During operation, one or more actuators may be used to mechanically adjust the optical combiner. The optical combiner may, for example, be tilted about a hinge axis, rotated around a pivot point, flexed to provide the optical combiner with a desired amount of curvature, and/or may otherwise be mechanically adjusted in shape and/or location. These mechanical adjustments may adjust the focal length of a reflective lens formed from the optical combiner, may steer reflected image light, and/or may otherwise be used in enhancing the ability of users to view content while using a head-mounted device that contains the optical combiner. For example, actuator movements of the optical combiner (tilting, rotating, bending, bowing, etc.) may be used in adjusting the lens power associated with the mirror lens that is formed from the partially reflective coating on the optical combiner and thereby adjusting virtual image distances associated with computer-generated objects being overlaid on the real world.
Apple's patent FIG. 7 below is a cross-sectional side view of an illustrative optical combiner and an associated rotating system coupled to a hinge that is used to rotate the optical combiner.
For more on Apple's granted patent 11,002,971 click here.
Alerts during an Immersive MR Experience
In this third granted patent of the day relating to future eyewear, Apple notes that while using a computer-generated reality application, a user's ability to sense and be aware of their physical surroundings can be substantially impaired. Using a computer-generated reality application could make it difficult for other people near the user to get the attention of the user. Systems and processes for facilitating the hailing of user immersed in computer-generated reality application are described in today's granted patent.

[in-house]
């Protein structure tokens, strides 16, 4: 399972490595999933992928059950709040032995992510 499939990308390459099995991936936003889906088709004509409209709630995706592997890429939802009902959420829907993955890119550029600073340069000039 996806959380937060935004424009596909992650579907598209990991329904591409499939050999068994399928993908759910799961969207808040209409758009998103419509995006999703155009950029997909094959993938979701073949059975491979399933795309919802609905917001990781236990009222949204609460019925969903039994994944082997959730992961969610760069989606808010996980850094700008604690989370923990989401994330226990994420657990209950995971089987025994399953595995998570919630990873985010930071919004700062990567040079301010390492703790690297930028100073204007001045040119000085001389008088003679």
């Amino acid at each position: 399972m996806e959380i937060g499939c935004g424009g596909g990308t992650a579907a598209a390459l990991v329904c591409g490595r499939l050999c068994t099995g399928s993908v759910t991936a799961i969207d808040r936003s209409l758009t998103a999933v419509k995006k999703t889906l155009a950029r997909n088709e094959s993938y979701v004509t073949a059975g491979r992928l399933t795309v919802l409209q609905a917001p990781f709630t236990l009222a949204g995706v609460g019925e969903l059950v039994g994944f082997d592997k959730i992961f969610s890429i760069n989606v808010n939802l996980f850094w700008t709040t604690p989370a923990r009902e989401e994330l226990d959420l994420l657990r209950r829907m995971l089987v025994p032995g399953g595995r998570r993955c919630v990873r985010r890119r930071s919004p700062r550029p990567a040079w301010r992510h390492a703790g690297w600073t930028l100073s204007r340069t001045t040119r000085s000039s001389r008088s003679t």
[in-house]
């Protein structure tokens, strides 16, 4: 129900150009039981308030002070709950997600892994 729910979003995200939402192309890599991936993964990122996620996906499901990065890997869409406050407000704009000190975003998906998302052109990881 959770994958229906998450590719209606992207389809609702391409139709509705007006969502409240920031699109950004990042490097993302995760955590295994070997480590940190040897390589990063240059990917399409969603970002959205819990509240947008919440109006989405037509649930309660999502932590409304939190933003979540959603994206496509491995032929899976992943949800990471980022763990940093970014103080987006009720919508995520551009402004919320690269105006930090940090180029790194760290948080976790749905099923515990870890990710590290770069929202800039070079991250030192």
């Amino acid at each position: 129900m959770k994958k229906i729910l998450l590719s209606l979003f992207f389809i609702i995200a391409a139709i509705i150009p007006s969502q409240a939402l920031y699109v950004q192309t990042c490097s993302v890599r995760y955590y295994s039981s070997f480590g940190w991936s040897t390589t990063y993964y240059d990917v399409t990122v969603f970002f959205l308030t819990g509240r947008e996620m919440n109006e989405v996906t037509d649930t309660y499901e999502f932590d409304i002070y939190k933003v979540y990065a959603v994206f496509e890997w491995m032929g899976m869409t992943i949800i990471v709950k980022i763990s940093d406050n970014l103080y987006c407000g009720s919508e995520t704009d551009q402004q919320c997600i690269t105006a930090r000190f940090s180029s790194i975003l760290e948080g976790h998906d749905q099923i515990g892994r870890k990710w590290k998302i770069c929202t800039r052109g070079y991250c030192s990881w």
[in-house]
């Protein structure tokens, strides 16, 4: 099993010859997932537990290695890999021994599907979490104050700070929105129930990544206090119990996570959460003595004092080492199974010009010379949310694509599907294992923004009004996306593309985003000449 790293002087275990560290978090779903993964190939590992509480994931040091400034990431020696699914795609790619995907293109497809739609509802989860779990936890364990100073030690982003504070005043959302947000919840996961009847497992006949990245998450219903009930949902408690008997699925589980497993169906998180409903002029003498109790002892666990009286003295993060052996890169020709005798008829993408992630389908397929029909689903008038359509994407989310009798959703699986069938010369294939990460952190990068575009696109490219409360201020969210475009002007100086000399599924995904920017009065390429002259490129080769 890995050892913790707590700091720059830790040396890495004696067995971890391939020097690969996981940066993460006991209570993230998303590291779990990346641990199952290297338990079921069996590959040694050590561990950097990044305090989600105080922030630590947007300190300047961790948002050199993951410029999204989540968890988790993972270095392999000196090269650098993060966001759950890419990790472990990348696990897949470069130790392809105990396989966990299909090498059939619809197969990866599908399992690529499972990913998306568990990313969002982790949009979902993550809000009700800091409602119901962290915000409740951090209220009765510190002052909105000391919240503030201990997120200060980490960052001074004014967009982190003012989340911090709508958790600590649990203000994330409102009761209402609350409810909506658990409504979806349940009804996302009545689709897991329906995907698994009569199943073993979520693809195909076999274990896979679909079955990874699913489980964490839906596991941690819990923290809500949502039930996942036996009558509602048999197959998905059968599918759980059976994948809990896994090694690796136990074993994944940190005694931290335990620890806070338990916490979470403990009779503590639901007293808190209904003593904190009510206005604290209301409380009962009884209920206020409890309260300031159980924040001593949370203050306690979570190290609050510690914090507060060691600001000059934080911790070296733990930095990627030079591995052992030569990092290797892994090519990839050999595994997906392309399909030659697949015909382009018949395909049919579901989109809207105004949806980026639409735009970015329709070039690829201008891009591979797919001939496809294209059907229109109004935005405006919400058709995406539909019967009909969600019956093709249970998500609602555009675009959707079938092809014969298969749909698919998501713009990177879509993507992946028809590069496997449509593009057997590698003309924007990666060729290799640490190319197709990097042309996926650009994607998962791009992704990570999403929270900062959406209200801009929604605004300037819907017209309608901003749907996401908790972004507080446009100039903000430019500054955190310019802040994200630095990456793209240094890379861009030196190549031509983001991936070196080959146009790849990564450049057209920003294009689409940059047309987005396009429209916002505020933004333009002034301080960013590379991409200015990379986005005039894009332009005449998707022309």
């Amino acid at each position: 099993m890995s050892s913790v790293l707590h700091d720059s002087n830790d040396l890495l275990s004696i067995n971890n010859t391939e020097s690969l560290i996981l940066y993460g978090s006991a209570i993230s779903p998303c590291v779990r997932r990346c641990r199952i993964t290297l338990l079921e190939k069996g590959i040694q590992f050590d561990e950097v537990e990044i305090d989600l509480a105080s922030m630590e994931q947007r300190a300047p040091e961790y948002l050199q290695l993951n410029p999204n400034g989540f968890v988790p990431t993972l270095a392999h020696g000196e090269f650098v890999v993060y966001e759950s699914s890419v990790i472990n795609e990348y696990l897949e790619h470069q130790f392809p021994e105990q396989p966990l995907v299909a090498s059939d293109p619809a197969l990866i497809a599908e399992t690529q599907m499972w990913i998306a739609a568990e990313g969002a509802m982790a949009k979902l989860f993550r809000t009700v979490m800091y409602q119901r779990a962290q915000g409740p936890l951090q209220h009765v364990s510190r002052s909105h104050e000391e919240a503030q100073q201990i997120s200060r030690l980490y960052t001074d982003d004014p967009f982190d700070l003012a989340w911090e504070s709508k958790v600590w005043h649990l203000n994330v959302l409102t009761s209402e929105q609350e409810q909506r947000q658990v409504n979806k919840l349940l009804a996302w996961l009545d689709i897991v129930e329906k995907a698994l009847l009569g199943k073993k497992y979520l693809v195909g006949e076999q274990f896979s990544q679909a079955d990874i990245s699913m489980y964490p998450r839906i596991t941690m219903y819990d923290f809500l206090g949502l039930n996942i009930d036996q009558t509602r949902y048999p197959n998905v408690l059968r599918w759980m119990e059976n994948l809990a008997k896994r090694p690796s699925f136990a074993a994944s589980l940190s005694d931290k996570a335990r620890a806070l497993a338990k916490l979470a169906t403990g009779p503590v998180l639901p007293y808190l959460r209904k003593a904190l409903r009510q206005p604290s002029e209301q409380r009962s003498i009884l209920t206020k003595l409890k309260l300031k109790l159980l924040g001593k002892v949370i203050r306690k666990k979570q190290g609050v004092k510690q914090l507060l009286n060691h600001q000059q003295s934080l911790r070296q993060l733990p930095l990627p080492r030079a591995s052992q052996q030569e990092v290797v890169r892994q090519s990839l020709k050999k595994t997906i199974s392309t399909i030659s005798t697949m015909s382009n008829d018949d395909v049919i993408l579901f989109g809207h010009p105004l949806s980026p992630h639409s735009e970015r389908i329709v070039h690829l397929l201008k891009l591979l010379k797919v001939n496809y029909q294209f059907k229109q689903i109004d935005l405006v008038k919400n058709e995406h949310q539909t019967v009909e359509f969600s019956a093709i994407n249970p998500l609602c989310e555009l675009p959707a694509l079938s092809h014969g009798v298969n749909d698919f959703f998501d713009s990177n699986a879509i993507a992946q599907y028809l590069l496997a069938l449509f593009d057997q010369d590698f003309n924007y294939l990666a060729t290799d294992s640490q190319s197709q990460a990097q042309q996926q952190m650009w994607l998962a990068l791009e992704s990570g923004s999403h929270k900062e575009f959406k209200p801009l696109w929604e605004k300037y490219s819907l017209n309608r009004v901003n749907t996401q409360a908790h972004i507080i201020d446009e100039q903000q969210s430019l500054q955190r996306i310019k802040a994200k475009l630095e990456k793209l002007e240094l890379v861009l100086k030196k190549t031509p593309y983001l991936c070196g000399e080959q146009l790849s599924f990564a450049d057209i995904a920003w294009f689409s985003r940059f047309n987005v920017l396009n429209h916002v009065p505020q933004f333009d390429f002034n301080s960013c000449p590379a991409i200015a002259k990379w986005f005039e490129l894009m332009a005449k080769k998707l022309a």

When a hail event is detected, an alert may be presented to the user using the head-mounted display. For example, an audio alert message may be presented using headphones of the head-mounted display. For example, an alert image (e.g., text and/or an image of the person detected) may be presented using a head-mounted display.
In some implementations, the audio and/or video of the computer-generated reality application may be transitioned to a transparent to enhance the ability of the user to sense and be aware the surrounding physical environment.
Apple further describes systems that may include image sensors and/or microphones attached to the head-mounted display or positioned nearby so as to capture images and/or sound from a vicinity around the user wearing the head-mounted display.
For example, data from these sensors may be analyzed to detect a person and/or indications that the person is trying to hail the user, e.g., to attract the attention of the user.
For example, if the person speaks to the user, audio triggers (e.g., key phrases such as "hello," "excuse me," or a name of the user) can be recognized in the speech signal.
In some implementations, a direction of arrival for a speech signal may be determined and compared to the view angle for the person to verify that the speech signal is coming from the nearby person.
In some implementations, a face of the person (e.g., including one or more facial landmarks, such as a mouth, a nose, or pupils) may be detected recognized as matching a registered face of a known person (e.g., a friend or colleague of the user).
In some implementations, the face can be detected and an orientation of the face with respect to the head-mounted display can be determined to assess whether the person is facing toward the user.
In some implementations, eyes of the person can be analyzed more closely to determine a gaze direction, in order to assess whether the person is looking at the user.
Apple's patent FIG. 1 below is an illustration of an example of a hailing scenario; FIG. 4 is a block diagram of an example of a system configured to enable hailing of a user wearing a head-mounted display.
For more on Apple's granted patent 11,002,965 click here.